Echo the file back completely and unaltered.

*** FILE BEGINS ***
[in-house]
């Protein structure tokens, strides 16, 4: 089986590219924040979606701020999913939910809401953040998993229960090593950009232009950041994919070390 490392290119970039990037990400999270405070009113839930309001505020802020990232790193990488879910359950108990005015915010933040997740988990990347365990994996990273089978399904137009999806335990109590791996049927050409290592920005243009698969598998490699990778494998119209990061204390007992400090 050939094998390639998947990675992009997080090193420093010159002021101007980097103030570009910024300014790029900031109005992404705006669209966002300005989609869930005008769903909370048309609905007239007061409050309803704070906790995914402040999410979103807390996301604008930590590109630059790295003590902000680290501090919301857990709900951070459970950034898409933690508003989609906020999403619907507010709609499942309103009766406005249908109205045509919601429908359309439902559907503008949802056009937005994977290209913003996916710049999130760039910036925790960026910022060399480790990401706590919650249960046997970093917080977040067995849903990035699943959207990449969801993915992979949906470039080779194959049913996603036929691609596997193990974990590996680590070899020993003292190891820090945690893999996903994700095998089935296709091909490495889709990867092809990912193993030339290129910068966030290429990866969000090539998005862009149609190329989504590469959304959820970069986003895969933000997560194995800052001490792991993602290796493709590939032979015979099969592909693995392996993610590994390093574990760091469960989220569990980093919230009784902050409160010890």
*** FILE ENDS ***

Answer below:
[in-house]
């Protein structure tokens, strides 16, 4: 089986590219924040979606701020999913939910809401953040998993229960090593950009232009950041994919070390 490392290119970039990037990400999270405070009113839930309001505020802020990232790193990488879910359950108990005015915010933040997740988990990347365990994996990273089978399904137009999806335990109590791996049927050409290592920005243009698969598998490699990778494998119209990061204390007992400090 050939094998390639998947990675992009997080090193420093010159002021101007980097103030570009910024300014790029900031109005992404705006669209966002300005989609869930005008769903909370048309609905007239007061409050309803704070906790995914402040999410979103807390996301604008930590590109630059790295003590902000680290501090919301857990709900951070459970950034898409933690508003989609906020999403619907507010709609499942309103009766406005249908109205045509919601429908359309439902559907503008949802056009937005994977290209913003996916710049999130760039910036925790960026910022060399480790990401706590919650249960046997970093917080977040067995849903990035699943959207990449969801993915992979949906470039080779194959049913996603036929691609596997193990974990590996680590070899020993003292190891820090945690893999996903994700095998089935296709091909490495889709990867092809990912193993030339290129910068966030290429990866969000090539998005862009149609190329989504590469959304959820970069986003895969933000997560194995800052001490792991993602290796493709590939032979015979099969592909693995392996993610590994390093574990760091469960989220569990980093919230009784902050409160010890």